The slide downhill started in February, with the third series of Celebrity Torture And Bickering. Pre-tournament favourite John Lydon walked out of camp, allowing former singer Kerry McFadden to win the viewer's vote. Showing all his flair for self-publicity, Peter Andre revived his pop career on the back of the show, helped by dating the surgically-enhanced Jordan. A fourth series of CT&B went out in November and December, and was more notable for the early exit of Vic Reeves and his wife Nancy Sorrell, and for Natalie Appleton flouncing out after being nominated for a fifth torture in seven days.
Channel 5 tried to run their own take on the reality genre with February's Back to Reality, but it followed too soon after CT&B, and rather left us wondering why they couldn't spend that sort of money on reviving The Mole. Another attempt at a reality show, October's The Farm, fell on similarly stony ground. Perhaps Back to Reality came just one week too early.
In March, the Middle East Broadcasting Centre cancelled its production of Big Brother just two weeks into a ten-week run, following widespread criticism of the show's "cheap imitation of immoral western programmes in pursuit of profit." Germany's year-long programme suffered from viewing figures approximating zero, and the Romanian version got hit with a big fine after showing two contestants, um, doing it.
Channel 4's The Games came back for a second run in April, and everyone threw themselves in with gusto, verve, and took it incredibly seriously. A third series will air in the new year.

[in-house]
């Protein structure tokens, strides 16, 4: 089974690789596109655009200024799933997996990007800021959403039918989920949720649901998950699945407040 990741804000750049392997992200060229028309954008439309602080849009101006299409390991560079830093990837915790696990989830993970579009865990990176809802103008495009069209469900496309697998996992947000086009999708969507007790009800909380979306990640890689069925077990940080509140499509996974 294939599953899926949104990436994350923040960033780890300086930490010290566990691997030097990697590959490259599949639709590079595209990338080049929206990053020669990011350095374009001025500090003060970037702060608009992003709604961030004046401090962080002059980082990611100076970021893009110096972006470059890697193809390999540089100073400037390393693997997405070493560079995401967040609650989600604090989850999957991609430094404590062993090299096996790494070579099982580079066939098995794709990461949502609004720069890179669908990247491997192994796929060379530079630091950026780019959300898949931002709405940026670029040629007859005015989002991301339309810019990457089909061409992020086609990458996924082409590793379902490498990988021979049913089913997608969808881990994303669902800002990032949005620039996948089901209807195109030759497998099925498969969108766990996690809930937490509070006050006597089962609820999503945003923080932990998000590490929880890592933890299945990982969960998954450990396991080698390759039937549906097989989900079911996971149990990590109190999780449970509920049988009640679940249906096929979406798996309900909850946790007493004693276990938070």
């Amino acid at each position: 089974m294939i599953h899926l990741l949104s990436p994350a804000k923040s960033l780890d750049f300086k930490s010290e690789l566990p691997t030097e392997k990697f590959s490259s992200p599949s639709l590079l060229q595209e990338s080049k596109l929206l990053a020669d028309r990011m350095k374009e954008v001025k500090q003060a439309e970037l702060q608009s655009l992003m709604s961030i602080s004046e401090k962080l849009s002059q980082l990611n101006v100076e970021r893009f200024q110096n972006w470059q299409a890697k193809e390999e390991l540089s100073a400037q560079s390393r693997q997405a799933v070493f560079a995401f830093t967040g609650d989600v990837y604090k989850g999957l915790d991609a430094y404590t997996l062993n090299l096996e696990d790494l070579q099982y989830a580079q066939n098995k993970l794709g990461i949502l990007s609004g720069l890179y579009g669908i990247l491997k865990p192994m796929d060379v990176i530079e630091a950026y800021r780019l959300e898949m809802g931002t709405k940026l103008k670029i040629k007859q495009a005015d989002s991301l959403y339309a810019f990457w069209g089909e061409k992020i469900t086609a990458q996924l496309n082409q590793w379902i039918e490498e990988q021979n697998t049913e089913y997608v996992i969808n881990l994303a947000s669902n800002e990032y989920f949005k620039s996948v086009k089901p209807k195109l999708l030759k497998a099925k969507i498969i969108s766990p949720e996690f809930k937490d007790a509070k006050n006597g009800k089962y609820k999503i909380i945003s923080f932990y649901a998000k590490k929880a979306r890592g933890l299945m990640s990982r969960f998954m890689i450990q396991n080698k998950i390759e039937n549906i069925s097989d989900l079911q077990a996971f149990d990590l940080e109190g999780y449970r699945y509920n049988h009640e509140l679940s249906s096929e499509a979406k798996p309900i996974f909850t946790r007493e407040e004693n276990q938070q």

ITV's other contribution was Hell's Kitchen, in which celebrities tried to make tasty dishes while being shouted at by Gordon Ramsay. A huge success with the viewers, but not with Mr Ramsay, who will be absent when the show returns in the new year.
- "It wasn't a game show, it was appalling" - Dan Bryan, June.
The domestic Big Brother ran for ten weeks between May and August, and was billed as "evil" television. An anagram of those letters quickly became more appropriate. Following a mad plan to stage a spoof eviction, then re-introduce the evictees to the house, there was a massive flare-up of fighting, which led to one of the evictees being removed from the show, though arguably not the one most responsible for the violence. New television regulator OFCOM spurned the opportunity to decide whether or not continuing the show was in any way rewarding the night's violence.